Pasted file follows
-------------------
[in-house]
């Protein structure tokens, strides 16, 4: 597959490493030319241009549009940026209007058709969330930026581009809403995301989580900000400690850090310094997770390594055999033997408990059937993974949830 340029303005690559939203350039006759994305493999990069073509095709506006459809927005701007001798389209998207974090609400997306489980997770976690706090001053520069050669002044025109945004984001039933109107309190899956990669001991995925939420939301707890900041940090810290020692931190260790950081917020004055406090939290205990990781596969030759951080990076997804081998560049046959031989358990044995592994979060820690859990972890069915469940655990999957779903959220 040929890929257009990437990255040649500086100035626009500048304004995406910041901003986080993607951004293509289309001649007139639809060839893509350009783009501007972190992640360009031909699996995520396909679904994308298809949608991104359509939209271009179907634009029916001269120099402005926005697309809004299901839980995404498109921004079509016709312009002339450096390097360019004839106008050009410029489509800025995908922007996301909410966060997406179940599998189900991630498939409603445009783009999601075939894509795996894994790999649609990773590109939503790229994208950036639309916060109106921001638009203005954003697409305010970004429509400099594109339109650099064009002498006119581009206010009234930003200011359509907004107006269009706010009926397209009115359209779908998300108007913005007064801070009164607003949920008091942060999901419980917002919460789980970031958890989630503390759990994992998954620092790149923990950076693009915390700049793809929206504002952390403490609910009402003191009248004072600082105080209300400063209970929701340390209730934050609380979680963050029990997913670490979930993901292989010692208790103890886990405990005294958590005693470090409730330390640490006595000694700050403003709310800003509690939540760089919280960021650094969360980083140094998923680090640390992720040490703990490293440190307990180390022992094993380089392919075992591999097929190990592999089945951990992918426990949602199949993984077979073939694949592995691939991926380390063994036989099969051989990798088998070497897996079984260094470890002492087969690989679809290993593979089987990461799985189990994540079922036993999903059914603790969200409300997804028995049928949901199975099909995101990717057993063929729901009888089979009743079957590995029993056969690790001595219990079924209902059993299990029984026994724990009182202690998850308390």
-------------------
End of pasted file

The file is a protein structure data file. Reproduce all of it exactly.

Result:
[in-house]
């Protein structure tokens, strides 16, 4: 597959490493030319241009549009940026209007058709969330930026581009809403995301989580900000400690850090310094997770390594055999033997408990059937993974949830 340029303005690559939203350039006759994305493999990069073509095709506006459809927005701007001798389209998207974090609400997306489980997770976690706090001053520069050669002044025109945004984001039933109107309190899956990669001991995925939420939301707890900041940090810290020692931190260790950081917020004055406090939290205990990781596969030759951080990076997804081998560049046959031989358990044995592994979060820690859990972890069915469940655990999957779903959220 040929890929257009990437990255040649500086100035626009500048304004995406910041901003986080993607951004293509289309001649007139639809060839893509350009783009501007972190992640360009031909699996995520396909679904994308298809949608991104359509939209271009179907634009029916001269120099402005926005697309809004299901839980995404498109921004079509016709312009002339450096390097360019004839106008050009410029489509800025995908922007996301909410966060997406179940599998189900991630498939409603445009783009999601075939894509795996894994790999649609990773590109939503790229994208950036639309916060109106921001638009203005954003697409305010970004429509400099594109339109650099064009002498006119581009206010009234930003200011359509907004107006269009706010009926397209009115359209779908998300108007913005007064801070009164607003949920008091942060999901419980917002919460789980970031958890989630503390759990994992998954620092790149923990950076693009915390700049793809929206504002952390403490609910009402003191009248004072600082105080209300400063209970929701340390209730934050609380979680963050029990997913670490979930993901292989010692208790103890886990405990005294958590005693470090409730330390640490006595000694700050403003709310800003509690939540760089919280960021650094969360980083140094998923680090640390992720040490703990490293440190307990180390022992094993380089392919075992591999097929190990592999089945951990992918426990949602199949993984077979073939694949592995691939991926380390063994036989099969051989990798088998070497897996079984260094470890002492087969690989679809290993593979089987990461799985189990994540079922036993999903059914603790969200409300997804028995049928949901199975099909995101990717057993063929729901009888089979009743079957590995029993056969690790001595219990079924209902059993299990029984026994724990009182202690998850308390």